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Haskell - Programming Language

How Random Babbling Becomes Corporate Policy

run the fuck away

Mad science gone horribly, horribly wrong(or right).

Haskell - Programming Language

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run the fuck away
I've been hearing all sorts of stuff about Haskell lately. It's a programming language that has all of my favorite features: it's a functional language, it uses pattern matching on function definitions, and it's got a very sparse, simple, syntax.

While it doesn't have quite the rarefied elegance of LISP, it has one other really fantastic feature: it uses lazy evaluation all the time. In contrast, pretty much every other language uses eager evaluation most of the time.

For example, if I did this in pretty much any language:
x = 2 * 2
It would execute 2 * 2 and put the result into x. This is eager evaluation. In Haskell, on the other hand, it doesn't execute anything, it just creates what's called a "thunk" and says, "hey, if anybody ever wants to know what's in x, tell them it's 2 * 2. I won't figure out what 2 * 2 is until someone actually wants to know what's in x."

This has some weird effects. For one, you never know precisely when a line of Haskell code is going to execute. It doesn't execute code in order, only as needed. Some code will never execute, because Haskell never decides it needs the results of that expression. And because of all that, you can do something in Haskell that you can't do in most languages: create infinitely long data structures.

For example, I could define a function like this in Haskell:
makeList n = n : makeList (n + 1)

That defines a function called makeList that takes one parameter (n). After the "=", it explains what it does: take n, and construct a list (:) with the result of calling makeList on the value n + 1. If I invoked makeList 0, it would return a list like this: [0,1,2,3,4...∞].

Obviously, it's impossible to create an infinitely long list, but since Haskell doesn't actually evaluate the list, I can actually call makeList 0 and get back a thunk capable of producing an infinitely long list.

But it gets better- since the function is recursive, Haskell can execute any arbitrary number of recursions without needing to produce the entire list. So, for example, if I wanted to get all of the list after the first element, I could write this statement:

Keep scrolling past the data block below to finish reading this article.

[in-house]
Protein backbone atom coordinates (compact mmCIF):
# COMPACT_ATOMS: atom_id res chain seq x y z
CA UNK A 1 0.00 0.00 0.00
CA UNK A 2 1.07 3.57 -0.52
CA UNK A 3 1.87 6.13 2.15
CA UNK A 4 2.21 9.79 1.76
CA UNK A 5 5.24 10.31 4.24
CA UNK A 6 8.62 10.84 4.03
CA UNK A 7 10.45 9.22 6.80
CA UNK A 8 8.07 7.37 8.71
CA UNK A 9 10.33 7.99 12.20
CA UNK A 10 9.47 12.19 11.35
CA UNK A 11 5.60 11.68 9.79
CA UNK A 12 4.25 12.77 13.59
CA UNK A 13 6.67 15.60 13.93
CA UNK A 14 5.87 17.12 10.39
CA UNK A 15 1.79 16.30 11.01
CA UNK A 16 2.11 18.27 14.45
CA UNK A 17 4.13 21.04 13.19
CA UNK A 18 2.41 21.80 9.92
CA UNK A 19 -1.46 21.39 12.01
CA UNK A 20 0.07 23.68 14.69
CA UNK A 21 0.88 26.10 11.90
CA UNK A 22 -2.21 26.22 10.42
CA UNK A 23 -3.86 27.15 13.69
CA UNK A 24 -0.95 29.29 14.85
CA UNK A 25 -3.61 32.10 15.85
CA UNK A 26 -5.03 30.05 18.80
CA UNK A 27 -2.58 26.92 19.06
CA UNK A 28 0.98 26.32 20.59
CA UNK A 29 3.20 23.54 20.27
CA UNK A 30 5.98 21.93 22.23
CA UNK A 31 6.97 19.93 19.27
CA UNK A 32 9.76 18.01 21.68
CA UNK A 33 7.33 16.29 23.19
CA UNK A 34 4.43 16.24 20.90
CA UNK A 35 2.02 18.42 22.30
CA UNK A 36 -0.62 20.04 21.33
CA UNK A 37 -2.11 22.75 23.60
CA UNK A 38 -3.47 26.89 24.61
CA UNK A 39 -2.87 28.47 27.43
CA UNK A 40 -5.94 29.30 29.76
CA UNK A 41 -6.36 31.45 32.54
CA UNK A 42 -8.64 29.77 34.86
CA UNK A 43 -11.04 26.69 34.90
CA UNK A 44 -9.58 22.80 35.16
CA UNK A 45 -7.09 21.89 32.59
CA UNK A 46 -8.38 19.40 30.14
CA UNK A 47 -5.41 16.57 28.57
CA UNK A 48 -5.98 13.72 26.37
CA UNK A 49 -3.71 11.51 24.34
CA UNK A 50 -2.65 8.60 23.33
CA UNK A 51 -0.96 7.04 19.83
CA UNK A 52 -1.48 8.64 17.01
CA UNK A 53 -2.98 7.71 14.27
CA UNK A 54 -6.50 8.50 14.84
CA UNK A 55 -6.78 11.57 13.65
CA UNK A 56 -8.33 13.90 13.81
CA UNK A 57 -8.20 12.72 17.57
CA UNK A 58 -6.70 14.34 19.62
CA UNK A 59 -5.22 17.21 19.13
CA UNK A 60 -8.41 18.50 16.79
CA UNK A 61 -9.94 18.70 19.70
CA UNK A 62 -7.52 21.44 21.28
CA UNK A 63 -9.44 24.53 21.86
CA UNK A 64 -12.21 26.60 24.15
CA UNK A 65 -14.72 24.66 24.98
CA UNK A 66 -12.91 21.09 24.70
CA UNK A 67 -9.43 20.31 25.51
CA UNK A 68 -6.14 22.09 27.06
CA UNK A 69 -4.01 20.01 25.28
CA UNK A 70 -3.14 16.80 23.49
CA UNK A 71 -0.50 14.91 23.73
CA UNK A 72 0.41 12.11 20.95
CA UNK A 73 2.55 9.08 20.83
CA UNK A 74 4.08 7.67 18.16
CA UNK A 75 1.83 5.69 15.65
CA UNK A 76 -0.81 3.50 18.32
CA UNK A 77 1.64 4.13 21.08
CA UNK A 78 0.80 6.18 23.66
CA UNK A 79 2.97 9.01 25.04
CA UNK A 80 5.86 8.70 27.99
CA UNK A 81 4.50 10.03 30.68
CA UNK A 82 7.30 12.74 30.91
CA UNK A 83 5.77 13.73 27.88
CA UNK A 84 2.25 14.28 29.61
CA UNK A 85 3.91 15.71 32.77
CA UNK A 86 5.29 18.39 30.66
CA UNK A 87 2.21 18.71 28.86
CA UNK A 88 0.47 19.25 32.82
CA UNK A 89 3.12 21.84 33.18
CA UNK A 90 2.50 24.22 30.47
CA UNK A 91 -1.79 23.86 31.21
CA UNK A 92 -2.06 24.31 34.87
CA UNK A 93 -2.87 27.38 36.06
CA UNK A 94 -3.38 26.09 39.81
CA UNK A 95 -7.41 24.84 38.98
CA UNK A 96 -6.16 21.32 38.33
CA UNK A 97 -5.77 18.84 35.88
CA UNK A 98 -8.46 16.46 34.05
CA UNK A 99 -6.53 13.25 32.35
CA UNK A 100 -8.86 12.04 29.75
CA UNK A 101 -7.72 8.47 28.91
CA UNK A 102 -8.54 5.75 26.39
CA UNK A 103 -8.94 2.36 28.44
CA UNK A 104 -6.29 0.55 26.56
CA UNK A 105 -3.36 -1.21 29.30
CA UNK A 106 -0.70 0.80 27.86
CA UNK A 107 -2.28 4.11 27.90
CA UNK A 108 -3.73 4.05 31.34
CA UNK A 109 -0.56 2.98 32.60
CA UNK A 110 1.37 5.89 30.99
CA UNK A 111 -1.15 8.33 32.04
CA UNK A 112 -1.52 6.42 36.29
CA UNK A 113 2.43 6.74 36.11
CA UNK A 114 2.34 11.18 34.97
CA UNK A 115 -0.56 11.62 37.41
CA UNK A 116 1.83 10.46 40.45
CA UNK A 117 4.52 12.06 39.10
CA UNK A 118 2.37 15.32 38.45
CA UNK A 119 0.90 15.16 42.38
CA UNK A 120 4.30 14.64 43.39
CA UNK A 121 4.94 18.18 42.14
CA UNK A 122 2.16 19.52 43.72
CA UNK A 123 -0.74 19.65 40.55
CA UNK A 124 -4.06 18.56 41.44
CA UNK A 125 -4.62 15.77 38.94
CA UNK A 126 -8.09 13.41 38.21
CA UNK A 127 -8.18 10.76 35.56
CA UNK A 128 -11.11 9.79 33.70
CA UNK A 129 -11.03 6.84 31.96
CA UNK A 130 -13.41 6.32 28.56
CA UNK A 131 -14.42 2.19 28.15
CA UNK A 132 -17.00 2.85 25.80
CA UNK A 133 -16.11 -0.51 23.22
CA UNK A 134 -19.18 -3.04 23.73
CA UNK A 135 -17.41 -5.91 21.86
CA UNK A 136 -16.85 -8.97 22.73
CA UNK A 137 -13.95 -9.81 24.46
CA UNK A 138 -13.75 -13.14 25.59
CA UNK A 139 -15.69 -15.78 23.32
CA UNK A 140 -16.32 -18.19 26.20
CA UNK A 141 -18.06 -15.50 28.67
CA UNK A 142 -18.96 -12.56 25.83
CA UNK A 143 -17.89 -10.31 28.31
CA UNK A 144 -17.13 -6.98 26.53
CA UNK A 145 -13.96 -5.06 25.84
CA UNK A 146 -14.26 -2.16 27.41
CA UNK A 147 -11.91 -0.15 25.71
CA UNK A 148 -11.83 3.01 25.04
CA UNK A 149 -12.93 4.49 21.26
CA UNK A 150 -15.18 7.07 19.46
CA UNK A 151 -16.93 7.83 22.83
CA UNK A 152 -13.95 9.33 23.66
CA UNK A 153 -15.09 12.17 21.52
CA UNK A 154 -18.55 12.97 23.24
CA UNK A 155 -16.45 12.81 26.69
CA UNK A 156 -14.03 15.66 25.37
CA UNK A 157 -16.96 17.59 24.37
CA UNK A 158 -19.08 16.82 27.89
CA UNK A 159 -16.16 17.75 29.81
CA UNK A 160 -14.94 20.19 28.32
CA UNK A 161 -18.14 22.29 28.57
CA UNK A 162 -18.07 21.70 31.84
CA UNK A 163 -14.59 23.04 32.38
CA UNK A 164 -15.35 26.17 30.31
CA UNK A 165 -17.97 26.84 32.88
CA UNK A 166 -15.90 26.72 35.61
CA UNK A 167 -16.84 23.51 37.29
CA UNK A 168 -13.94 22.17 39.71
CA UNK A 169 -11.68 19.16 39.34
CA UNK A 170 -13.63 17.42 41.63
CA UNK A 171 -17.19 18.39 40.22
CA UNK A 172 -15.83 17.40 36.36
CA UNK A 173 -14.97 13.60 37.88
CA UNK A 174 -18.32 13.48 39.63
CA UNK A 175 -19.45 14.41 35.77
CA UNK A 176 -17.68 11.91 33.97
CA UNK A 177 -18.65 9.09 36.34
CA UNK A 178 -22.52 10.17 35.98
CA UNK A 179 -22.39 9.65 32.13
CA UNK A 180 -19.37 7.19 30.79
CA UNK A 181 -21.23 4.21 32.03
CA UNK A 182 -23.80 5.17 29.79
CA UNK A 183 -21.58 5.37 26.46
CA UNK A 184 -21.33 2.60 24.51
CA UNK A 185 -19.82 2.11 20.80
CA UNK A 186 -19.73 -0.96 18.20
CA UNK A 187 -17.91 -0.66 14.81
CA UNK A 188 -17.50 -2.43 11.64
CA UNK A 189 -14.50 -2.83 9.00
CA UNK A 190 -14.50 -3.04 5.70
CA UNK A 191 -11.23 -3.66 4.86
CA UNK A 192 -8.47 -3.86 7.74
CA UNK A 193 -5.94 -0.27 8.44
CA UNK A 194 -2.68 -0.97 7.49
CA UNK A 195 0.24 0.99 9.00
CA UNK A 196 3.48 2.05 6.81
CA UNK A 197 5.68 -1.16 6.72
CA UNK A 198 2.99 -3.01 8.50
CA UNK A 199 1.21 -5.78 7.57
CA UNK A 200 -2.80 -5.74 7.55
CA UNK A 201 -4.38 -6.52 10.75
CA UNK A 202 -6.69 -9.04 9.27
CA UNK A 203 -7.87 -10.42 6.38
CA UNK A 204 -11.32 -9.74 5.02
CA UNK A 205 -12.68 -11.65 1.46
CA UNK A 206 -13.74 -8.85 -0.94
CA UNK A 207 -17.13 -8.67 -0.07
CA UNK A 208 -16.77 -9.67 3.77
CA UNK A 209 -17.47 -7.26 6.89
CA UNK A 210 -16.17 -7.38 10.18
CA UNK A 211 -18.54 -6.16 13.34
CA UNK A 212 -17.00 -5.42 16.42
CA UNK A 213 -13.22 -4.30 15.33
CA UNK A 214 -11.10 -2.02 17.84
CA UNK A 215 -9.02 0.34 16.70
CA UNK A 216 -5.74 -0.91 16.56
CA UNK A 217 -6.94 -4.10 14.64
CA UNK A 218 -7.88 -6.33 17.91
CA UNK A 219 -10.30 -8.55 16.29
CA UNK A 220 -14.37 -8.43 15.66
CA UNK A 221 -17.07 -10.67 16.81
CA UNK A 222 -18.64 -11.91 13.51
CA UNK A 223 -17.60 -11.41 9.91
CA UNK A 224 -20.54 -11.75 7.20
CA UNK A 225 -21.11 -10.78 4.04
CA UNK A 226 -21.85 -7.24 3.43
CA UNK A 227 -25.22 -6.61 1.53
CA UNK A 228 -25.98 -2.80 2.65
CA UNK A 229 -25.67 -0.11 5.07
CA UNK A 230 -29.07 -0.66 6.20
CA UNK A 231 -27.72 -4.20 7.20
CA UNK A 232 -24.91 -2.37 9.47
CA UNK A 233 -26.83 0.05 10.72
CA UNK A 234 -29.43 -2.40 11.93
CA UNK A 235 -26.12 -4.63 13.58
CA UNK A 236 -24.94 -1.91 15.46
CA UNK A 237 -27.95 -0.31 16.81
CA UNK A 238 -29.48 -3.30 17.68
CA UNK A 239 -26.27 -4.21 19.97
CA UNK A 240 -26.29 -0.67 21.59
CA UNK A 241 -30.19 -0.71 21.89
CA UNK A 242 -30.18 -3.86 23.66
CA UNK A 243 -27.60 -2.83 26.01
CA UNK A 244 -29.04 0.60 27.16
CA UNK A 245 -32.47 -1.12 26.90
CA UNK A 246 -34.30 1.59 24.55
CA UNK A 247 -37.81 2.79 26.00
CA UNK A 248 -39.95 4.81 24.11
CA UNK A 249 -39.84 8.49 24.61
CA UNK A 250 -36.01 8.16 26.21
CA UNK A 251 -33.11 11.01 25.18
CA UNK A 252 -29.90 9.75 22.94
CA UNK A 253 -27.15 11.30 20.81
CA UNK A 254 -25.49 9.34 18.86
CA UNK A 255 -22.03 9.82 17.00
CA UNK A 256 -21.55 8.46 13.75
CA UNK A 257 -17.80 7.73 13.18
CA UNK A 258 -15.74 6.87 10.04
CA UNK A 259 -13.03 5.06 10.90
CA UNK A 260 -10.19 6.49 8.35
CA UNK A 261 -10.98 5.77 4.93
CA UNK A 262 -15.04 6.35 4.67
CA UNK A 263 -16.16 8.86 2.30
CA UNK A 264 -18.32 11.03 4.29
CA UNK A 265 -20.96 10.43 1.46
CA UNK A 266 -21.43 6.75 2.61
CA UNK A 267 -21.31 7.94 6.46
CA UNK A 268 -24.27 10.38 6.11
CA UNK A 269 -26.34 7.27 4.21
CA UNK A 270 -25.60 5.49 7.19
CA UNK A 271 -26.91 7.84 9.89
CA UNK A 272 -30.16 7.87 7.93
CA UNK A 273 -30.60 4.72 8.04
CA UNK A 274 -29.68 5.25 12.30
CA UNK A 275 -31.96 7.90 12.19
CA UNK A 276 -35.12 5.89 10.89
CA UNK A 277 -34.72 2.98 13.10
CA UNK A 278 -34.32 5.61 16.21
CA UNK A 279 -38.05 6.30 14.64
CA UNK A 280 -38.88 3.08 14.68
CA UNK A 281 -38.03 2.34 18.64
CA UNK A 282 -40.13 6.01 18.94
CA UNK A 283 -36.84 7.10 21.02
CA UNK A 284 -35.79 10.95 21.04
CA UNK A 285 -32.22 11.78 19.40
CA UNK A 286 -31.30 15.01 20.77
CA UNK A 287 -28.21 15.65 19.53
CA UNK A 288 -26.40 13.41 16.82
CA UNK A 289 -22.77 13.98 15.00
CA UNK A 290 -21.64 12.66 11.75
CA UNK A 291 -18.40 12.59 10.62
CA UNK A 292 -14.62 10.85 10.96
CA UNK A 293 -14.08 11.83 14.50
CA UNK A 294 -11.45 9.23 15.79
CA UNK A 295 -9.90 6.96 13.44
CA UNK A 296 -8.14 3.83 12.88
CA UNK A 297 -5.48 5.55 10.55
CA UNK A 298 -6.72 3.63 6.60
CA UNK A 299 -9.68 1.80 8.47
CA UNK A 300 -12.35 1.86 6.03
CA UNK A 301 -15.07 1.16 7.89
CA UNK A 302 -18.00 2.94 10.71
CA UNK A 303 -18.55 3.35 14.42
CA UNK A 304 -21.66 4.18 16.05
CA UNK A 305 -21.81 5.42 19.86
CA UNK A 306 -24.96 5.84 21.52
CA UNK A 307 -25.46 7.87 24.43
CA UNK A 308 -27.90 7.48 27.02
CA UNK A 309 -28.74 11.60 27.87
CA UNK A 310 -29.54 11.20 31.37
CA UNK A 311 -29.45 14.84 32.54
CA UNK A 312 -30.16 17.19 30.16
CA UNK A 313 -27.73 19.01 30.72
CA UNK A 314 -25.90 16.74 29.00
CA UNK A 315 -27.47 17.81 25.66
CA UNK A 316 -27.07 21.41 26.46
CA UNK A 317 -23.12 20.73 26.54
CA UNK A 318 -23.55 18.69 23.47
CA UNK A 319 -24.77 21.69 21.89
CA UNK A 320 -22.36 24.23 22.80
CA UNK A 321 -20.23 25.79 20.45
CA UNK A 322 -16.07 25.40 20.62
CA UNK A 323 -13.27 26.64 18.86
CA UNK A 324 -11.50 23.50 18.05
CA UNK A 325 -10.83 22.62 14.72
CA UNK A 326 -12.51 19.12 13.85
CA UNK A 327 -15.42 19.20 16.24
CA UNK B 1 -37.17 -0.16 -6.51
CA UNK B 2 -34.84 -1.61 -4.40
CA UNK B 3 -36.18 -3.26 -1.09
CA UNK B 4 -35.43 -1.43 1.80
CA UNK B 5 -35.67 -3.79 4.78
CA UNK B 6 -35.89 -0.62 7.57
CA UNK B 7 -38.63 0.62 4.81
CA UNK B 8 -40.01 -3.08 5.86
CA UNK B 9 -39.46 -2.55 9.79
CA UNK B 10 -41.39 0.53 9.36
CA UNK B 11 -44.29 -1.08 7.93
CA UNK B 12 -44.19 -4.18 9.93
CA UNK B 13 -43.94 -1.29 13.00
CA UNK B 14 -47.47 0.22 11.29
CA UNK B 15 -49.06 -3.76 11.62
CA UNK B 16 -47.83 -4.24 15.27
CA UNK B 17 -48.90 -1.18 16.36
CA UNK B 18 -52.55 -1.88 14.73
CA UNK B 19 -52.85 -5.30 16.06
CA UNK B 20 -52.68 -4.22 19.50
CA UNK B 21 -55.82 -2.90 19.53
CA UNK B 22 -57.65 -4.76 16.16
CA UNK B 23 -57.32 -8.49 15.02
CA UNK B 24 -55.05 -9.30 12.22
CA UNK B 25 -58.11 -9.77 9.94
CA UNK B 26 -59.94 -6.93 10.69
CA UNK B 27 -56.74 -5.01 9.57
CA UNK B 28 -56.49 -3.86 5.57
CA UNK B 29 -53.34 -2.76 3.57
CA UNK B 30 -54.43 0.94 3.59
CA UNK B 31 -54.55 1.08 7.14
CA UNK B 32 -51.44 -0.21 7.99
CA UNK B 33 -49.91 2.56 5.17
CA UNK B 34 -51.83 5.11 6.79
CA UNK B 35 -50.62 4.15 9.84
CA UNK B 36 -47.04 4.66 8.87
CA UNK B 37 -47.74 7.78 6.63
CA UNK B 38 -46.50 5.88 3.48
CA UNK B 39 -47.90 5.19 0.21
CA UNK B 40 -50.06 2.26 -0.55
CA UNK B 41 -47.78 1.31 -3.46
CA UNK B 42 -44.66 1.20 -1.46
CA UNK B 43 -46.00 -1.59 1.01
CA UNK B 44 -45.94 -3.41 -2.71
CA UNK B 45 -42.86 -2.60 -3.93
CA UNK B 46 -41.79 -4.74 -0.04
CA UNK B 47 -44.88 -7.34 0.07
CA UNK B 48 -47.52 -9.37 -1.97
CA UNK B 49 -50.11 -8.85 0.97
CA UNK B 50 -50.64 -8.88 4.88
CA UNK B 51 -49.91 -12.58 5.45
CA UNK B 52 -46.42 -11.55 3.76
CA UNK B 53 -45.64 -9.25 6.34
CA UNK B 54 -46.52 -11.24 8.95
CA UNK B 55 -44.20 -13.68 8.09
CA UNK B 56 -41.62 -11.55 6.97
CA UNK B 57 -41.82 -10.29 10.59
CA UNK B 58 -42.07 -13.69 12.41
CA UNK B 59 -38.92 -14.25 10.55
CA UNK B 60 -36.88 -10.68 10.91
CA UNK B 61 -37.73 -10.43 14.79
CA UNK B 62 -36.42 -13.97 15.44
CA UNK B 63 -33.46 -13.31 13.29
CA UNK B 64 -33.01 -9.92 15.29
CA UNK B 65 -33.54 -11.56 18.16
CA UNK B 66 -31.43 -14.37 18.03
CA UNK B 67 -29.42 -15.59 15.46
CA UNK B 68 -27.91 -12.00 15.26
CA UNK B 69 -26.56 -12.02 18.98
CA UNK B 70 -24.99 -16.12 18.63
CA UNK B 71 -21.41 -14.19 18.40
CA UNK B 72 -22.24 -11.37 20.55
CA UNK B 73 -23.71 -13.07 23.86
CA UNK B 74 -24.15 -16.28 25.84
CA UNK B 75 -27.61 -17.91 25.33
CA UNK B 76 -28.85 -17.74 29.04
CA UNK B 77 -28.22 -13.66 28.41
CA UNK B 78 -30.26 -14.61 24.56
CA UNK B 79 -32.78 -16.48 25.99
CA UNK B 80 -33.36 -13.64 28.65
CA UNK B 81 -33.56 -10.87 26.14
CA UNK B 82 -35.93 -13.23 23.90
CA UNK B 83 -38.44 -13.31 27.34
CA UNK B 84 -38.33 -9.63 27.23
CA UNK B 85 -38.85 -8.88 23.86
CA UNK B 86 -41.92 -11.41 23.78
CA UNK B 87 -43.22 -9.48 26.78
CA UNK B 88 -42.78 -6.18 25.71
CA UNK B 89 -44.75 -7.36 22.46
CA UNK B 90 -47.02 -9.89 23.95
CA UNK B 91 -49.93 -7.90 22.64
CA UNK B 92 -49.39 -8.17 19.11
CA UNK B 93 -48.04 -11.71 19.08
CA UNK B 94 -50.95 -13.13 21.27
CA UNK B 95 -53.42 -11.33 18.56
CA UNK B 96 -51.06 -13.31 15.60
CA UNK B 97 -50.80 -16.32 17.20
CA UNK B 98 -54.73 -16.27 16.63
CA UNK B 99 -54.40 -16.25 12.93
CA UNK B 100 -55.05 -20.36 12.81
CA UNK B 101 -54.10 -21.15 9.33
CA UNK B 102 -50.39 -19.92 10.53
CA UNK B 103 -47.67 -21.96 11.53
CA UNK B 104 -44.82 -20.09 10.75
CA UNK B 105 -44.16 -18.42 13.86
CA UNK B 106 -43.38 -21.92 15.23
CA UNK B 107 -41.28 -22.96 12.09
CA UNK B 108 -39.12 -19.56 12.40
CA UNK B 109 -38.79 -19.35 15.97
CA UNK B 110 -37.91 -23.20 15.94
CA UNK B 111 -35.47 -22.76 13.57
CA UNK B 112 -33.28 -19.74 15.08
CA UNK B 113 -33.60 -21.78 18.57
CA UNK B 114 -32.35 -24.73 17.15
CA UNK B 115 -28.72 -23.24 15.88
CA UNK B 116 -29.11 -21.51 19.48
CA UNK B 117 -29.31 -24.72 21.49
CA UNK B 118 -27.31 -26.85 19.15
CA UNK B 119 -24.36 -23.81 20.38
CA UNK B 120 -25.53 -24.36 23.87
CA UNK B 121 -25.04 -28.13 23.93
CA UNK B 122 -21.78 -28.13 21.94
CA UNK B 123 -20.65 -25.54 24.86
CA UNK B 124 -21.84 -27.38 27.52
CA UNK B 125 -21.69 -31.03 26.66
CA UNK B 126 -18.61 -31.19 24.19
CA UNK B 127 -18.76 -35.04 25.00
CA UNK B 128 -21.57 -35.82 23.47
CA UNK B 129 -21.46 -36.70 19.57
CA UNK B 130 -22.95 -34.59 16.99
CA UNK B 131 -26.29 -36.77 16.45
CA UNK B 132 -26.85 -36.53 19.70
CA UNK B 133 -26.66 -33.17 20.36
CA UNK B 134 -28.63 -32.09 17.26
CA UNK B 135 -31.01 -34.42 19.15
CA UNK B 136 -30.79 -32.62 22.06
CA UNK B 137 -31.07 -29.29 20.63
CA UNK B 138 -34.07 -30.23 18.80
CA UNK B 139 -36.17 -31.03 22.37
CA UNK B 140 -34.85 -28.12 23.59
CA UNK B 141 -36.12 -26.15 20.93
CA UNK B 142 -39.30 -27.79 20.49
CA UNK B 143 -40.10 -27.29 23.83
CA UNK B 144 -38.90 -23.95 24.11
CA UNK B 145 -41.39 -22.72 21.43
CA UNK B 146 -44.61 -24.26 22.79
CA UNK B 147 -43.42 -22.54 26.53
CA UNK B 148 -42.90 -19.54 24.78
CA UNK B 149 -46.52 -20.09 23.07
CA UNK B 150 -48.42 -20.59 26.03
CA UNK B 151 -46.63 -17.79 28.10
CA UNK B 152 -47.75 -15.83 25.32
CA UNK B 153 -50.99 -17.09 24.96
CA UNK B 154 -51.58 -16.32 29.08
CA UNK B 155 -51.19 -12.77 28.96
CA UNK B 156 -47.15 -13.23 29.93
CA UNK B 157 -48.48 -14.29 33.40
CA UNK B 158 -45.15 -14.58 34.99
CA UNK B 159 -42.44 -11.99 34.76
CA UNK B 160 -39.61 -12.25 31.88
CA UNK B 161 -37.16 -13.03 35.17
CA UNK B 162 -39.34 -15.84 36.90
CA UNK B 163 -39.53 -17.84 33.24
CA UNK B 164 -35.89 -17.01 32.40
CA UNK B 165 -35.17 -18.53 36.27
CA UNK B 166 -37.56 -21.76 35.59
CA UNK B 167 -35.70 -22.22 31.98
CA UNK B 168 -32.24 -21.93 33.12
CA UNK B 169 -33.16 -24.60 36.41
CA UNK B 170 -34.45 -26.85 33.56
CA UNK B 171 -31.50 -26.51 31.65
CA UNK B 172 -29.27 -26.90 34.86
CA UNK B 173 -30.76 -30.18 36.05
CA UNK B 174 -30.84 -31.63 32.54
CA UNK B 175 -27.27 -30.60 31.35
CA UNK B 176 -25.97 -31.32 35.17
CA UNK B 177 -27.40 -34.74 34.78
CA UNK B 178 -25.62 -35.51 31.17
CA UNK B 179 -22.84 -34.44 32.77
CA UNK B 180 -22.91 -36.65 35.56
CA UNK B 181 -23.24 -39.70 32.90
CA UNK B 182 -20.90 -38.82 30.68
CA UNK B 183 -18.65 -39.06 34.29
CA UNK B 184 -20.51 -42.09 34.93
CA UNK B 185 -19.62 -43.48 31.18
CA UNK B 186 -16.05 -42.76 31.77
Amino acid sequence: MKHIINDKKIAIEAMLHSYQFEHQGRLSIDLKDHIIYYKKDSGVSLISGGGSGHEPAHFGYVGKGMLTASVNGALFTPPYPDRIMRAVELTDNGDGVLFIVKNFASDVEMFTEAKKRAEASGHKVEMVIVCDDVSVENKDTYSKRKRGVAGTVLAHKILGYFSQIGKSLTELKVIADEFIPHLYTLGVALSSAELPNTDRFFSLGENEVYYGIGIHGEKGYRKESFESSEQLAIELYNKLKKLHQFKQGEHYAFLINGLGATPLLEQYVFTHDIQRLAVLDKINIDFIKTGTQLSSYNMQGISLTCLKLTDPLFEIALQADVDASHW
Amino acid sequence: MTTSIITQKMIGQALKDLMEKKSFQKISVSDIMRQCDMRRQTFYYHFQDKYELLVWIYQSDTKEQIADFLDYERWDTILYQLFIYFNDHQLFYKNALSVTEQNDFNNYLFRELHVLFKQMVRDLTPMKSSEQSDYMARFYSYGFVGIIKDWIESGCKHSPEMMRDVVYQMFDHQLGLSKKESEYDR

tail (makeList 0)

That returns a list containing all integers from 1 on up. And if I wanted the 1,000,000th number in that list? I could actually grab it, and Haskell would execute up to that number, and no more.

I can understand why mathematicians like this language. It's the first one that has a really good grasp of how to handle infinities.

*This is not the most elegant way to write an infinite list in Haskell. Much more easily, I could write: [1,2,..]. [1,2,..] !! 1000000 would return the 1,000,000 element of the list (the number 1,000,000 in this case).
  • That is neat and helps me understand what "lazy evaluation" is.
    • Glad it helped.

      A slightly more interesting use of lazy evaluation is the Haskell approach to the Fibonacci sequence.

      nac = 1 : 1 : [ a+b | (a,b) <- zip nac (tail nac)]

      That returns a list containing every value in the Fibonacci sequence.

      The zip nac (tail nac) takes nac (the list of all Fib numbers) and the tail of nac (all but the first element in that list) and interleaves them, (a,b) <- takes the result of zip and turns it into a pair of values- literally, it takes the first two elements out of the zip result and names them "a" and "b". So this whole phrase, [ a+b | (a,b) <- zip nac (tail nac)] says, zip up the Fibonacci sequence and all but the first element of the Fibonacci sequence, pop off each element into pairs, and add each half of the pair to produce a list.

      Crazy recursive code that works because of lazy evaluation.
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